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Motto v Trafigura, Court of Appeal, 12 October 2011

20 October 2011
The issues

Costs – CFA – proportionality – ATE premium.

The facts

The claimants brought a group action for personal injuries against the defendant companies. The claim arose out of the alleged fly-tipping in August 2006 of 528 tonnes of chemical waste from a tanker by a local contractor at locations around Abidjan in the Ivory Coast. In the following weeks, tens of thousands of people in the area reported suffering from a range of similar symptoms, including breathing problems, headaches, vomiting, and diarrhoea. The actions were subsequently settled. A number of issues had arisen out of the costs of the proceedings. The claimant’s bill of costs for solicitors and counsel, including success fees and an ATE premium of over £9million, amounted to over £104million. A number of preliminary issues fell to be decided in respect of costs. The appeal before the Court of Appeal arose in respect of the determination of a number of those issues, namely:

  1. Proportionality
  2. Vetting costs
  3. Pre-action protocol
  4. Cost of funding
  5. Success fee
  6. ATE premiums.
The decision

1. Proportionality
The judge had found that the base costs of £49million had the appearance of being disproportionate, but that when carrying out the detailed assessment, he would not be thereby precluded from deciding that an item or number of items were in fact proportionate and that the test of necessity should not apply to them. He thereby departed from the test in Lownds. He had been wrong to do so. As a matter of principle, the rule laid down in Lownds accorded with principle. The effect of the reasoning of Lord Woolfe had been that if the total costs claimed appeared to be disproportionate, they were in effect rendered proportionate by allowing only those items which were necessary, and then only in a reasonable sum. The judge had been wrong to depart from that approach for practical reasons as well. It was an approach well understood amongst those concerned with assessing costs and was generally accepted as representing the law. In the area of legal costs it was particularly important that the law was simple and clear and that the court should adopt a consistent approach.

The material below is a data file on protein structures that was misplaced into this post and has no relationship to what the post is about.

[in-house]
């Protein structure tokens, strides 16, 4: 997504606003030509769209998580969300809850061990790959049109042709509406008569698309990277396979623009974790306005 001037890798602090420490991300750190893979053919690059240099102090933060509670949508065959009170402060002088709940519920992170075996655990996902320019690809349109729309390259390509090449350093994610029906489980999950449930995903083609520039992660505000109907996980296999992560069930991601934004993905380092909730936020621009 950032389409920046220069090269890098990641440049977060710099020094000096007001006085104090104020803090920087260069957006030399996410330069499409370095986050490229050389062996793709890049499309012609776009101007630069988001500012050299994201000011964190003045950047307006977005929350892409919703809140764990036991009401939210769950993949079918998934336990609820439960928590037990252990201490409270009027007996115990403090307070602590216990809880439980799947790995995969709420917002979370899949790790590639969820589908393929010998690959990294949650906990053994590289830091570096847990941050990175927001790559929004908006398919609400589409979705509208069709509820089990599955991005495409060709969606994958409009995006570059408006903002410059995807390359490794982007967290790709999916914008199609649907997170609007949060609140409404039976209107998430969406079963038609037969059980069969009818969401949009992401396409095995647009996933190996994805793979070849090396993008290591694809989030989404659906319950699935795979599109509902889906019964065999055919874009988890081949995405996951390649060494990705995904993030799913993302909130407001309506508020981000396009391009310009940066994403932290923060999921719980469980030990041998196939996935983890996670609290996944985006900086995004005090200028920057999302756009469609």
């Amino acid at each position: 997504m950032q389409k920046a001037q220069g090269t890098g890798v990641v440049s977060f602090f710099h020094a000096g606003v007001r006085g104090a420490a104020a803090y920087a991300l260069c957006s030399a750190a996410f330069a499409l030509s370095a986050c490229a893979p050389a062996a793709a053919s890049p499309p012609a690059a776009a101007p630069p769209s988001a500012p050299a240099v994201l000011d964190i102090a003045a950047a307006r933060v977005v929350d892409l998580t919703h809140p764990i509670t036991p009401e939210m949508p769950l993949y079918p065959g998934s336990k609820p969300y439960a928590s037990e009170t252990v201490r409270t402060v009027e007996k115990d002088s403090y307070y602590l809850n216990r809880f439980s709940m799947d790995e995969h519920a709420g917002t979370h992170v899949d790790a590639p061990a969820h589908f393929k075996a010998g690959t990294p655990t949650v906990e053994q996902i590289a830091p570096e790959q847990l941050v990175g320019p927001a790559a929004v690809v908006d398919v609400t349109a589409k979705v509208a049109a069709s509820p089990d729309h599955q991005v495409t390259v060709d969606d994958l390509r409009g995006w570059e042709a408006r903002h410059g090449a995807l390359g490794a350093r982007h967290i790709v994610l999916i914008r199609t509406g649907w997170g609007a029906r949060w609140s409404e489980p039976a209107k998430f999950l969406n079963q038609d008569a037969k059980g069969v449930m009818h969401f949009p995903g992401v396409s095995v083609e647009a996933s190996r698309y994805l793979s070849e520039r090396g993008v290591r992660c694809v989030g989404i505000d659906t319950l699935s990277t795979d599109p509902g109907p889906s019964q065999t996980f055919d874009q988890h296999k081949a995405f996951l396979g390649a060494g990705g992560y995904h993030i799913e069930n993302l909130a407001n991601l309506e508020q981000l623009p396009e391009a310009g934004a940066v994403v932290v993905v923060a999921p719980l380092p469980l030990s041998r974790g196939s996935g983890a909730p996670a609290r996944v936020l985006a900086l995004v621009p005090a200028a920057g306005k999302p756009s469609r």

Thirdly, the test represented a good way of maintaining a degree of discipline on the thinking and actions of lawyers when advising or acting for their clients in contemplated or actual litigation.

2. Vetting costs
‘Vetting’ covered the registration of the claimants and the administration of their claims from their inception until the time that the settlement was provisionally agreed. The judge had found that the claimants were entitled to recover the reasonable and proportionate costs associated with the collection, assessment and management of each of the claims. With regard to the period prior to the signing of the CFA the judge had found that this depended on the particular wording of the CFA in use. Those CFAs which ran “from the date you first instructed us” would cover the costs from the first meeting. Those that stated that they ran “from the date of this agreement” would include the meeting with the client immediately prior to the signing of the CFA, during which the CFA explanation was given. The claimants, according to the judge, had been entitled to recover their reasonable and proportionate costs prior to each claimant’s admission to the group register. In respect of whether the associated costs were disproportionate, the judge took the view that he did not have sufficient evidence at this stage to deal with the question of proportionality.

It was necessary to import into the judge’s reasoning the concept of necessity, because the claimants could only recover in respect of an item of the bill if it was necessary to have incurred it, given the finding as to proportionality. He had also plainly been entitled to reach the conclusion that he did not have sufficient evidence as to the proportionality of the cost of the items there referred to. He had also been entitled to take the view he had as to recovery of the vetting costs insofar as they had been incurred for a specific claimant. Any CFA which limited the client’s liability to work done after the CFA is entered into cannot extend to work done before that date. Solicitors and their clients could agree terms otherwise. However, when it came to generic costs, for instance the costs of investigating or establishing the defendant’s liability, the question of interpretation of the wordings of the CFAs did not have very much force because such items would have been incurred for the benefit of all actual or potential claimants and would have been incurred irrespective of when a claimant was entered onto the claimant’s register. Subject to necessity and proportionality, such items were recoverable in principle.

3. Pre-action protocol
The judge had rejected the defendant’s argument that the claimants had failed to comply with the spirit of the pre-action protocols and had issued proceedings precipitately. The judge found that it was not unreasonable for the claimant’s solicitors to have issued the proceedings quickly and that in any event the costs had not been increased by virtue of the proceedings having been issued speedily. On the evidence, the judge had been entitled to take that view.

4. Cost of funding